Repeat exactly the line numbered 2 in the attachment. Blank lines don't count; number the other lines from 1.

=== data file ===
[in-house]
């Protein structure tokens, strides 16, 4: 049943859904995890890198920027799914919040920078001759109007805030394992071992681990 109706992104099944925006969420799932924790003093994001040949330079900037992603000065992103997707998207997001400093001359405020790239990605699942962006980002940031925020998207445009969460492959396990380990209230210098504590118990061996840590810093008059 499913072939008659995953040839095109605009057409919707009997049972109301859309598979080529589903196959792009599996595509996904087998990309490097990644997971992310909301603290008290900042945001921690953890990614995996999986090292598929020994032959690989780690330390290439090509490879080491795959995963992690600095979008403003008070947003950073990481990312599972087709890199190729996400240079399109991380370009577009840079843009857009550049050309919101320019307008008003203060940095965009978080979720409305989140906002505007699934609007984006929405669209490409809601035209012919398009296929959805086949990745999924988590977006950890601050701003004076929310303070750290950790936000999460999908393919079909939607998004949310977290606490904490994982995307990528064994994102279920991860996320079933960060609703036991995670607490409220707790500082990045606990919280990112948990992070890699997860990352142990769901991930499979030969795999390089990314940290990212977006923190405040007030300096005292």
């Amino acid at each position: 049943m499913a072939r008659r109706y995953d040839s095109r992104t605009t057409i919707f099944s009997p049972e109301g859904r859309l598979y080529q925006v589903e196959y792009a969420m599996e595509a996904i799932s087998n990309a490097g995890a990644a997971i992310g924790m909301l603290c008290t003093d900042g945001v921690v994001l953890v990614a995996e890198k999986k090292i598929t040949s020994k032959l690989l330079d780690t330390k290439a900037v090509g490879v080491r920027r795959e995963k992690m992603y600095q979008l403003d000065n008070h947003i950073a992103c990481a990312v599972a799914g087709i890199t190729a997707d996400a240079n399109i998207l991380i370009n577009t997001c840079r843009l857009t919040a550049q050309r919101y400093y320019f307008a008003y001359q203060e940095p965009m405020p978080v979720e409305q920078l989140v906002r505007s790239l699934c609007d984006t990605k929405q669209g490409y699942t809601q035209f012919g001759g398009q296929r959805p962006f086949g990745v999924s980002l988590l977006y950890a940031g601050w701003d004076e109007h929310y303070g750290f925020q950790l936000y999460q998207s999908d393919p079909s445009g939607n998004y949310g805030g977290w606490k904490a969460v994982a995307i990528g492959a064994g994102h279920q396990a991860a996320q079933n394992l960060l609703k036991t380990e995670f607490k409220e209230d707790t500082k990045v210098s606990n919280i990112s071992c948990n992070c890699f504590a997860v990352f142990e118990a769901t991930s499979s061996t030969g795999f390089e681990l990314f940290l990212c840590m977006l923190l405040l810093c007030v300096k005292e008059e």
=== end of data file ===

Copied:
């Protein structure tokens, strides 16, 4: 049943859904995890890198920027799914919040920078001759109007805030394992071992681990 109706992104099944925006969420799932924790003093994001040949330079900037992603000065992103997707998207997001400093001359405020790239990605699942962006980002940031925020998207445009969460492959396990380990209230210098504590118990061996840590810093008059 499913072939008659995953040839095109605009057409919707009997049972109301859309598979080529589903196959792009599996595509996904087998990309490097990644997971992310909301603290008290900042945001921690953890990614995996999986090292598929020994032959690989780690330390290439090509490879080491795959995963992690600095979008403003008070947003950073990481990312599972087709890199190729996400240079399109991380370009577009840079843009857009550049050309919101320019307008008003203060940095965009978080979720409305989140906002505007699934609007984006929405669209490409809601035209012919398009296929959805086949990745999924988590977006950890601050701003004076929310303070750290950790936000999460999908393919079909939607998004949310977290606490904490994982995307990528064994994102279920991860996320079933960060609703036991995670607490409220707790500082990045606990919280990112948990992070890699997860990352142990769901991930499979030969795999390089990314940290990212977006923190405040007030300096005292």